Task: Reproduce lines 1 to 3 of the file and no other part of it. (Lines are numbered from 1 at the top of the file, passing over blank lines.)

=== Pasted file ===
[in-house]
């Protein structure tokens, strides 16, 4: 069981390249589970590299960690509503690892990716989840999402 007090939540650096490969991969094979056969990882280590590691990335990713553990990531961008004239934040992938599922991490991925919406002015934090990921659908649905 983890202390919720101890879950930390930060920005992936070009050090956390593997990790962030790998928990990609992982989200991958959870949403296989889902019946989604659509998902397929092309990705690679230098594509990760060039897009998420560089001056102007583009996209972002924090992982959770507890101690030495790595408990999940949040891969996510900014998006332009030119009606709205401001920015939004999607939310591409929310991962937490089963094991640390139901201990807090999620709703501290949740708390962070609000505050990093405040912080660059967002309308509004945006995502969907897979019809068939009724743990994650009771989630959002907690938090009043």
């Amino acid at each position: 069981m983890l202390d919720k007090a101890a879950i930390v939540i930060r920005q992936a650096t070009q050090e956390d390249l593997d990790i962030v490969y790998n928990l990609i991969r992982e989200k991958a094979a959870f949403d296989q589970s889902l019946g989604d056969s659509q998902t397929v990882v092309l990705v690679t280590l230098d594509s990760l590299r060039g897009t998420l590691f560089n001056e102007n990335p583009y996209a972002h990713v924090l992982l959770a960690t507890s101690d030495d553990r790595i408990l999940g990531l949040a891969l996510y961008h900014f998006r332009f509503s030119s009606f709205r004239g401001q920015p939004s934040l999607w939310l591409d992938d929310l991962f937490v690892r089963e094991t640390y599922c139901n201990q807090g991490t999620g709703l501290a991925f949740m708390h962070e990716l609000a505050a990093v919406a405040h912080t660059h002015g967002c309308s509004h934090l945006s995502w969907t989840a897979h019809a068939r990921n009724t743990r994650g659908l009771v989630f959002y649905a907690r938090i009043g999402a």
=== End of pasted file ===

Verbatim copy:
[in-house]
């Protein structure tokens, strides 16, 4: 069981390249589970590299960690509503690892990716989840999402 007090939540650096490969991969094979056969990882280590590691990335990713553990990531961008004239934040992938599922991490991925919406002015934090990921659908649905 983890202390919720101890879950930390930060920005992936070009050090956390593997990790962030790998928990990609992982989200991958959870949403296989889902019946989604659509998902397929092309990705690679230098594509990760060039897009998420560089001056102007583009996209972002924090992982959770507890101690030495790595408990999940949040891969996510900014998006332009030119009606709205401001920015939004999607939310591409929310991962937490089963094991640390139901201990807090999620709703501290949740708390962070609000505050990093405040912080660059967002309308509004945006995502969907897979019809068939009724743990994650009771989630959002907690938090009043």
């Amino acid at each position: 069981m983890l202390d919720k007090a101890a879950i930390v939540i930060r920005q992936a650096t070009q050090e956390d390249l593997d990790i962030v490969y790998n928990l990609i991969r992982e989200k991958a094979a959870f949403d296989q589970s889902l019946g989604d056969s659509q998902t397929v990882v092309l990705v690679t280590l230098d594509s990760l590299r060039g897009t998420l590691f560089n001056e102007n990335p583009y996209a972002h990713v924090l992982l959770a960690t507890s101690d030495d553990r790595i408990l999940g990531l949040a891969l996510y961008h900014f998006r332009f509503s030119s009606f709205r004239g401001q920015p939004s934040l999607w939310l591409d992938d929310l991962f937490v690892r089963e094991t640390y599922c139901n201990q807090g991490t999620g709703l501290a991925f949740m708390h962070e990716l609000a505050a990093v919406a405040h912080t660059h002015g967002c309308s509004h934090l945006s995502w969907t989840a897979h019809a068939r990921n009724t743990r994650g659908l009771v989630f959002y649905a907690r938090i009043g999402a």